The mystery began with this photograph, found among the collection of loose photographs we fell heir to when my mother Nellie died in 2015. There are no names, just the caption “Four Generations.”
To start with, I do know that the two seated on the right are my Grandma Beatrice with my dad John on her lap – you’ll maybe recognise them from previous posts. I reckon this is probably the spring of 1922 when John would be 7 or 8 months old (born 30 August 1921). The older lady standing beside Beatrice is her mother Alberta Bentley – you can see the strong family resemblance between them. I thought that the granny in the bonnet was likely to be Sarah Thompson, Alberta’s mother, but I didn’t actually know it, and I wasn’t even sure whether she was still alive in 1922 – she was born in 1841, and would thus have been 81 in this picture – not impossible.
Further intriguing clues are contained in some pictures of a family holiday, marked Blackpool July 1927, which I found pasted into a ragged little scrap book. They show Beatrice and the three children, John, Mary and Donald, enjoying a family holiday by the sea. Their father George doesn’t appear in any of these photographs, so either he’s shy and always behind the camera, or he might have had to stay at home in Fort William and keep the business going. Here are the children having fun on the beach.
So far so good. But we also have some pictures featuring our elderly lady, who, if it IS Sarah, would by this time be a rather magnificent 86 years old.
Here’s a better view of the house, with… who?
Again, I have been unclear as to the identity of this gentleman. I thought it was probably one of Beatrice’s brothers, but had no other evidence to give me a positive identification.
Enter Steve Bentley, stage left! As I mentioned in my last post, I have recently made contact with this third cousin on the Bentley side, and he too had photographs which included the lady we rapidly started calling the mystery granny, as he was no nearer to a definite identification than I was. However, he was able to confidently identify Laurence Bentley for me, which meant that for the first time I was able to put a name to the chap having fun with the children – it’s their Uncle Laurence.
You might be wondering why I am so hesitant to identify this “mystery granny” as Sarah Thompson, it does seem kind of obvious. Well, part of the reason is that I’ve heard from a couple of sources that after Beatrice died in 1932, George and the children used to get visits in Fort William from “Granny Bentley”. She even carried on visiting long after George had married his second wife, Jessie MacPherson. The story goes that she was so moved by the warmth of her reception that she converted to Catholicism! This is supposed to be a photograph of her attending the baptism of George and Jessie’s oldest child, George. You’ll recognise a somewhat older Mary and Donald on either side of her.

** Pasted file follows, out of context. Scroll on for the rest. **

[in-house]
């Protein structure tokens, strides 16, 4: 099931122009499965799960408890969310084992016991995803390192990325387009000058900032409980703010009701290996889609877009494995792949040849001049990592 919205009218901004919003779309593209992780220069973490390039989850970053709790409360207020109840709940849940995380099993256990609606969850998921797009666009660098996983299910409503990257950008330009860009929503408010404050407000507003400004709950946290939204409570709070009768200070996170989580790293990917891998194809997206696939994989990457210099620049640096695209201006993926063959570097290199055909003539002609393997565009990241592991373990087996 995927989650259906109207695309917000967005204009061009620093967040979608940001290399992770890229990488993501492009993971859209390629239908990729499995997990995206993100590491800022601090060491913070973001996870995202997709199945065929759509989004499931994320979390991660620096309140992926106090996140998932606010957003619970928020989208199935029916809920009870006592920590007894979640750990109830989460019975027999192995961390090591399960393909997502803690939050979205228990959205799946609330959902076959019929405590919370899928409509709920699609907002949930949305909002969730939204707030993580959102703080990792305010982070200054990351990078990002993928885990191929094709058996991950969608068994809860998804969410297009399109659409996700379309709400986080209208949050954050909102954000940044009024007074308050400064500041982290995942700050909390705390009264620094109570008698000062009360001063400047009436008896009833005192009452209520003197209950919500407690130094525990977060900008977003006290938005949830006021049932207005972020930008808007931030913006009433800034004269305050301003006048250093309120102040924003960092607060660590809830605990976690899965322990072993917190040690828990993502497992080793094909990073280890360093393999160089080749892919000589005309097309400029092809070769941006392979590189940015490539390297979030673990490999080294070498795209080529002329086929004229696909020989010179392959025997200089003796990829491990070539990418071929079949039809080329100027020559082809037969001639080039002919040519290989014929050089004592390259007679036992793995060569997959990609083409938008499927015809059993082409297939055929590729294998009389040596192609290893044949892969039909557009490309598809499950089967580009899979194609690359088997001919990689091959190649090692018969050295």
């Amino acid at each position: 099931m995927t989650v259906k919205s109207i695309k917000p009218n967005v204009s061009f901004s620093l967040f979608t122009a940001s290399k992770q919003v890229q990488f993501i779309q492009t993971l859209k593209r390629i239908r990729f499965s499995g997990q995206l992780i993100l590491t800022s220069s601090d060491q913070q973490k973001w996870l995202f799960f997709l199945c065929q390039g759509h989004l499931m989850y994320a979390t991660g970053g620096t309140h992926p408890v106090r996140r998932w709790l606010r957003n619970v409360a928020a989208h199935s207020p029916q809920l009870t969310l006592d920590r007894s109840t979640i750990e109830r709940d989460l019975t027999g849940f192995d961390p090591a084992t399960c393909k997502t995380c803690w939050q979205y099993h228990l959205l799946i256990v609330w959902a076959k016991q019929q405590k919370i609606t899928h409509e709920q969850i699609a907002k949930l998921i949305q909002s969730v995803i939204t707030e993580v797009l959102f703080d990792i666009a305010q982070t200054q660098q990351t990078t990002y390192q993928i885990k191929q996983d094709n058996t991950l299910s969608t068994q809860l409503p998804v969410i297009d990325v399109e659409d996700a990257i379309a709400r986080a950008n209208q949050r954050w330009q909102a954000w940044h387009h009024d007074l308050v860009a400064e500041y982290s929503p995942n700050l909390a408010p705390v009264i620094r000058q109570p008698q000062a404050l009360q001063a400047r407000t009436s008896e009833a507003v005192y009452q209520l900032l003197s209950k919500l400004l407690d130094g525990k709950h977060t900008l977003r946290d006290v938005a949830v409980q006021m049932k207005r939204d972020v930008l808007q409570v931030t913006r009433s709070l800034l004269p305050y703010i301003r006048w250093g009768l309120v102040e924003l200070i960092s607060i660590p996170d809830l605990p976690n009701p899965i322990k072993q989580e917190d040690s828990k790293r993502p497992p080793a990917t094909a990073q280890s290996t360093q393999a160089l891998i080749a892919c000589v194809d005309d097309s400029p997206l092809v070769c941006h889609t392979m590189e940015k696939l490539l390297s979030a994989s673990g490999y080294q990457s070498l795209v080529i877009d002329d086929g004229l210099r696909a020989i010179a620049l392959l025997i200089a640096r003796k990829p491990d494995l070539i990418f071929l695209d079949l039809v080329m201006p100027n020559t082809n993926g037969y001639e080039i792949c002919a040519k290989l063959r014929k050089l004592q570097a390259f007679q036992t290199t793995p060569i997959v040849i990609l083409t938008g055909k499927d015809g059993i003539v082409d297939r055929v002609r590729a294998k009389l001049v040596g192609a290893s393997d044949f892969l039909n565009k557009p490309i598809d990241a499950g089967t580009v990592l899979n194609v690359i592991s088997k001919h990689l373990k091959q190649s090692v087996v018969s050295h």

BUT George was’t born until 1936. If it’s the same person, that would take this “Granny Bentley” to the grand old age of 95, which is really pushing it a bit. Besides, wouldn’t she be Granny Thompson? It’s Alberta that would be Granny Bentley. The final thing that makes me think that this line of enquiry might be a red herring is the following picture that I know is of George’s christening (it says so on the back). Notice that Mary and Donald are wearing entirely different clothes.
But on the theory that the best mysteries should be scattered with red herrings and cliffhangers, I’m going to leave this question up in the air for the moment, and turn the focus back to Blackpool and the family holiday.
I wondered what might bring Beatrice and the children to Blackpool at this time. Why Blackpool, and why were so many members of her family there too? It could be that they’d taken a house for a big family get-together, perhaps in advance of Laurence’s wedding which was due to take place in the September (I don’t think Beatrice was able to attend her brother’s wedding). Or this could be someone’s home. The Bentley family had settled in Market Harborough after Alberta’s husband Frank had died in 1904, but I know that she eventually ended her days in Blackpool.
And Beatrice… I suspect that whether she knew it or not, by this time she was already in the grip of the dreadful disease (TB) which would eventually end her life. Cousin Steve showed me a letter written by George after Beatrice had passed away in which he mentions that the first time Beatrice left home to be admitted to hospital was five years to the day prior to her funeral. Five years! If that’s true, then by the end of this year, the year of their Blackpool holiday, Beatrice would have started the long slow decline towards her demise.
Which makes these photographs all the more poignant and precious to me. I’d like to end this post by sharing some more of them with you.